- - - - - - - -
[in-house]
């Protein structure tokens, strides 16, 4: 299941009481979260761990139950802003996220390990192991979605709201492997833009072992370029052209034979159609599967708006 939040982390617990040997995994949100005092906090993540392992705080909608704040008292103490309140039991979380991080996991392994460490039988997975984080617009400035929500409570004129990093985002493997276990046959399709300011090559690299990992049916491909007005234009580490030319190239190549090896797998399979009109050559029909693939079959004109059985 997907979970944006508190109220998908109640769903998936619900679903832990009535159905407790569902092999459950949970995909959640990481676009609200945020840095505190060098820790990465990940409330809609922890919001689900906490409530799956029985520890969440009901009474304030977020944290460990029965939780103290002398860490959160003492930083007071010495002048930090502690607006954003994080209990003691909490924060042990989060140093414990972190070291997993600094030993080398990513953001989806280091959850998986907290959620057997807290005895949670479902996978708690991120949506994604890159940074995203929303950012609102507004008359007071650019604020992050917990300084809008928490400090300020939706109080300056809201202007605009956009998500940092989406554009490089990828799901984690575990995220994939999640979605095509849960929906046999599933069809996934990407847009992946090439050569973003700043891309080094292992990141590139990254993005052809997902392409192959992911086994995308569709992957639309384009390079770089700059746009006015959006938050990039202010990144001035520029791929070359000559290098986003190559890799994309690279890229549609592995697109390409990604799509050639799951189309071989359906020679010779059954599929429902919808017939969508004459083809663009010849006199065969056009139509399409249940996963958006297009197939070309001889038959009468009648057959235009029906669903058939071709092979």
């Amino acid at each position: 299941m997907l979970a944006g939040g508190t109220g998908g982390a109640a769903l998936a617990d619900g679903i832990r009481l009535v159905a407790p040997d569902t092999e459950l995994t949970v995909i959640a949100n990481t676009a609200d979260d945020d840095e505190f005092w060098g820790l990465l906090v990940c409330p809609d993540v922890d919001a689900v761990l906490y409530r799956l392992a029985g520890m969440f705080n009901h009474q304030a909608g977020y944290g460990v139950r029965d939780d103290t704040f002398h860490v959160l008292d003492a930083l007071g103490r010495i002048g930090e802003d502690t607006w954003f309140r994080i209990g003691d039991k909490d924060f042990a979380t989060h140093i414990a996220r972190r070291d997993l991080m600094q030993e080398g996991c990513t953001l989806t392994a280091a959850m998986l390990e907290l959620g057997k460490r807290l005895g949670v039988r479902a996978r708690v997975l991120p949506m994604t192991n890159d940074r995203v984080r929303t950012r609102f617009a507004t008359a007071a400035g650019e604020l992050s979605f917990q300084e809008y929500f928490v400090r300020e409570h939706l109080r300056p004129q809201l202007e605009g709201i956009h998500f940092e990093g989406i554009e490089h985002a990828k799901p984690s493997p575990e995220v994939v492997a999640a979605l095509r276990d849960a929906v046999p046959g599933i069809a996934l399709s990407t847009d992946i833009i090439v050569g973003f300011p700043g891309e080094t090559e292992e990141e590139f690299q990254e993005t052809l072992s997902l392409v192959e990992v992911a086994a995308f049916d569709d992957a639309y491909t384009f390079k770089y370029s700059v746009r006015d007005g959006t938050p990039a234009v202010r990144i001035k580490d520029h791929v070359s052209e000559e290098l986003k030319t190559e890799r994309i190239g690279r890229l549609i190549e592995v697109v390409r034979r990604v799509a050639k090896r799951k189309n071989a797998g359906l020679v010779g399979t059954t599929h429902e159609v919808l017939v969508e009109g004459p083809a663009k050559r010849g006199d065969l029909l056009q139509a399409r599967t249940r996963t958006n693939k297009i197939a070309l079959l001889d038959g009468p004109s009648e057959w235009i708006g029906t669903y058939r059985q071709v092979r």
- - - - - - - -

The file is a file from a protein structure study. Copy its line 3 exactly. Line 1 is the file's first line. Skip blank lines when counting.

């Amino acid at each position: 299941m997907l979970a944006g939040g508190t109220g998908g982390a109640a769903l998936a617990d619900g679903i832990r009481l009535v159905a407790p040997d569902t092999e459950l995994t949970v995909i959640a949100n990481t676009a609200d979260d945020d840095e505190f005092w060098g820790l990465l906090v990940c409330p809609d993540v922890d919001a689900v761990l906490y409530r799956l392992a029985g520890m969440f705080n009901h009474q304030a909608g977020y944290g460990v139950r029965d939780d103290t704040f002398h860490v959160l008292d003492a930083l007071g103490r010495i002048g930090e802003d502690t607006w954003f309140r994080i209990g003691d039991k909490d924060f042990a979380t989060h140093i414990a996220r972190r070291d997993l991080m600094q030993e080398g996991c990513t953001l989806t392994a280091a959850m998986l390990e907290l959620g057997k460490r807290l005895g949670v039988r479902a996978r708690v997975l991120p949506m994604t192991n890159d940074r995203v984080r929303t950012r609102f617009a507004t008359a007071a400035g650019e604020l992050s979605f917990q300084e809008y929500f928490v400090r300020e409570h939706l109080r300056p004129q809201l202007e605009g709201i956009h998500f940092e990093g989406i554009e490089h985002a990828k799901p984690s493997p575990e995220v994939v492997a999640a979605l095509r276990d849960a929906v046999p046959g599933i069809a996934l399709s990407t847009d992946i833009i090439v050569g973003f300011p700043g891309e080094t090559e292992e990141e590139f690299q990254e993005t052809l072992s997902l392409v192959e990992v992911a086994a995308f049916d569709d992957a639309y491909t384009f390079k770089y370029s700059v746009r006015d007005g959006t938050p990039a234009v202010r990144i001035k580490d520029h791929v070359s052209e000559e290098l986003k030319t190559e890799r994309i190239g690279r890229l549609i190549e592995v697109v390409r034979r990604v799509a050639k090896r799951k189309n071989a797998g359906l020679v010779g399979t059954t599929h429902e159609v919808l017939v969508e009109g004459p083809a663009k050559r010849g006199d065969l029909l056009q139509a399409r599967t249940r996963t958006n693939k297009i197939a070309l079959l001889d038959g009468p004109s009648e057959w235009i708006g029906t669903y058939r059985q071709v092979r």